Everyone knows the story of Sodom: God became so disgusted by the behavior of the residents of Sodom, he destroyed it. True (or as true as the story goes).

And the behavior he was punishing was homosexuality.

Not true.

The real biblical story of Sodom is this: Strangers came to Sodom and Lot, a man there, took them in — opened his doors to these foreigners in need. His male neighbors objected. They knocked on Lot’s door. “Give us the strangers so that we might know them,” they demanded. (That’s the “homosexuality” thread of the story — by “know them,” the neighbors meant know them carnally: to rape the strangers.) Lot refused, going so far as to offer his own virgin daughters in place of the strangers. Steadfastly he refused to betray the strangers. But the neighbors would have none of it and broke down the door.

That’s the reason God destroyed Sodom: Not for sexual intercourse between men, but because the men lacked humanitarian openness, neighborliness, friendship. The lesson of Sodom in the Bible is that man is compelled by God to welcome his fellow man, even the stranger. In the New Testament, Jesus preached much the same thing, even going so far as to say if someone strikes your right cheek, offer him your left. Judeo-Christian principles compel the faithful to accept strangers, to treat them as their own, even if it causes them pain. That is the nature of humanity.

Why is it that self-defined “fundamentalists” only believe the language in the Bible when they read it from a place of hate?

Gov. Abbott wants to close Texas to Syrian refugees. Gov. Abbott, you are a sodomite. I mean, clearly, undeniably, indefensibly. Let me repeat: By definition, our governor is a sodomite. How dare he. How dare everyone who feels that way.

—  Arnold Wayne Jones

Operation Jade Helm begins and the crazies … I mean our governor … is on alert

WalMart-250x169Happy first day of Operation Jade Helm, the military operation in which Texas will be taken over by the United States. According to sources, maps in the White House already show Texas as part of the United States.

The crazies are out all over the country this week. But who can blame them? I mean, gay marriage.

In South Carolina, April Lee Yates, 51, started a disturbance in a restaurant and was asked to pay her bill and leave. She said Jesus would pay the bill for her. Jesus never showed up. The woman went to jail.

A Tennessee woman was arrested at a gas station for printing her own money, because she read on the Internet Obama made it legal. Pamela Downs, 45, printed the $5 bill on her home printer and glued the top and bottom together. Police found a $100 bill in her purse and another $30,000 in her apartment.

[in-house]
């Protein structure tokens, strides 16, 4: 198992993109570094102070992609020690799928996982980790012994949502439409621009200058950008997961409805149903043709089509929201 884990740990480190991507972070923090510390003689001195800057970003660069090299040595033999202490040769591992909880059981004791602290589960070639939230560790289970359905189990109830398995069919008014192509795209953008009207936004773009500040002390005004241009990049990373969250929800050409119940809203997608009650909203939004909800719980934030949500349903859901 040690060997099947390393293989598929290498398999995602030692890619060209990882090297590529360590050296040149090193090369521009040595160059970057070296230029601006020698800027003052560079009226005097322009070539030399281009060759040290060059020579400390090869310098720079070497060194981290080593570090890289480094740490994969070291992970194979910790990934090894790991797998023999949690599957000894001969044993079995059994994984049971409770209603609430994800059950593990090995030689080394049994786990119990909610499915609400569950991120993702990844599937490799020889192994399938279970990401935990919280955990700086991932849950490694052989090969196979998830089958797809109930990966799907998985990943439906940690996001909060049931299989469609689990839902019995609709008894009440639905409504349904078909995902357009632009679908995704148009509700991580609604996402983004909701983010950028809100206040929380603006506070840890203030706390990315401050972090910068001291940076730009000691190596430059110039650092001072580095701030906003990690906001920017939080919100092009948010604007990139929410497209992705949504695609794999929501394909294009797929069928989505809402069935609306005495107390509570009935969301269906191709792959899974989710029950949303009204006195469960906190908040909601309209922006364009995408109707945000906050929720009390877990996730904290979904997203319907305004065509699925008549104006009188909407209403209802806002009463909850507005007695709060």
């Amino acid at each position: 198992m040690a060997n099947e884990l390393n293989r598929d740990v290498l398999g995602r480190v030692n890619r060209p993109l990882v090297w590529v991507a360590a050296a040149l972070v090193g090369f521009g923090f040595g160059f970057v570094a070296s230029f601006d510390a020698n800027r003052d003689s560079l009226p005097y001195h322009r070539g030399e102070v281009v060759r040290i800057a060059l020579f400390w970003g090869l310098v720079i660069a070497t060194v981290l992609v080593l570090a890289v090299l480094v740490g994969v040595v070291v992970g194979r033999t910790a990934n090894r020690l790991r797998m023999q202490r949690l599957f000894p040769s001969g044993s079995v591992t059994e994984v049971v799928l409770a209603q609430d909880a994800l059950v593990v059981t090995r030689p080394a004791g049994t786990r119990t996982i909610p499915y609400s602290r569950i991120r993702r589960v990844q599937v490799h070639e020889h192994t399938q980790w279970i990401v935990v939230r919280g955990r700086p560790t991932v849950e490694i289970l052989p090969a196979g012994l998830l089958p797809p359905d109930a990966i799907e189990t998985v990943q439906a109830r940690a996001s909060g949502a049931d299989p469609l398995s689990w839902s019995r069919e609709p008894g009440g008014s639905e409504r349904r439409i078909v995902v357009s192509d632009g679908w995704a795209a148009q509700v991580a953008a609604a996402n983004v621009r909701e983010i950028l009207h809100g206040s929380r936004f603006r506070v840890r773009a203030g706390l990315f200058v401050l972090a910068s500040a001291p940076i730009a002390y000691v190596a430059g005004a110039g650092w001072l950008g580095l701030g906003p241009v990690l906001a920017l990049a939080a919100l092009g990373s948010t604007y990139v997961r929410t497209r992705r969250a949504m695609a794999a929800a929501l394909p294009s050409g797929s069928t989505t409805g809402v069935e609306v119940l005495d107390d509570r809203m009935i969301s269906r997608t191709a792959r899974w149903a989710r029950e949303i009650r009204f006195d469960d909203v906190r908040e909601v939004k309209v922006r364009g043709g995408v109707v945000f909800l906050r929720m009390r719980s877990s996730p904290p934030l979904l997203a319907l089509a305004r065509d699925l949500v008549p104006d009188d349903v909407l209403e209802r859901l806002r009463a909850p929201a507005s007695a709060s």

Donald Trump had to remove a tweet from his Twitter feed because it showed him with soldiers. Upon closer inspection, those soldiers were in Nazi SS uniforms.

In Bastrop, “citizen volunteers” are on patrol, wary of Operation Jade Helm 15. Bastrop County is the county east of Travis County. Obviously, Bastrop is a good staging area to take over Texas, because from Bastrop, U.S. troops can easily overtake Austin.

Oh, wait, no they can’t. None of Austin’s highways are complete and the city is in a constant state of gridlock.

So far, no reports yet of Texans being placed in Walmarts that have been converted to FEMA camps, but Texas Gov. Greg Abbott promised daily briefings on Jade Helm through the summer.

—  David Taffet

Texas Supreme Court rules against state in same sex divorce case; Abbott “disappointed”

Angelique Naylor

Angelique Naylor

In a 5-3 decision released this morning (Friday, June 19) the Texas Supreme Court agreed with an appeals court the state had no vested interest in a case affecting an Austin lesbian couple seeking divorce.

Angelique Naylor and Sabina Daly wed in 2004. Naylor, who had a child and ran a business with Daly, filed for divorce in Travis County in 2010. The couple had already settled many issues out of court. But to address remaining legal issues, they sought an appeals court judgment addressing various under their divorce.

However Gov. Greg Abbott, then state attorney general, argued because Texas not acknowledge same-sex marriages, the divorce was therefore nullified. Despite the last ditch efforts, the court declined to acknowledge the state’s appeal.

Abbott, in a statement called the ruling disappointing and even a mistake.

“The Court mistakenly relied on a technicality to allow this divorce to proceed. Importantly, the Court did not address the Texas Constitution’s definition of marriage,” he said. “The Texas Constitution continues to stand as the governing law for marriage in the State of Texas. The State and all political subdivisions in Texas remain prohibited by the Texas Constitution from giving effect to a same-sex marriage or any document recognizing one—including the divorce decree in this case.”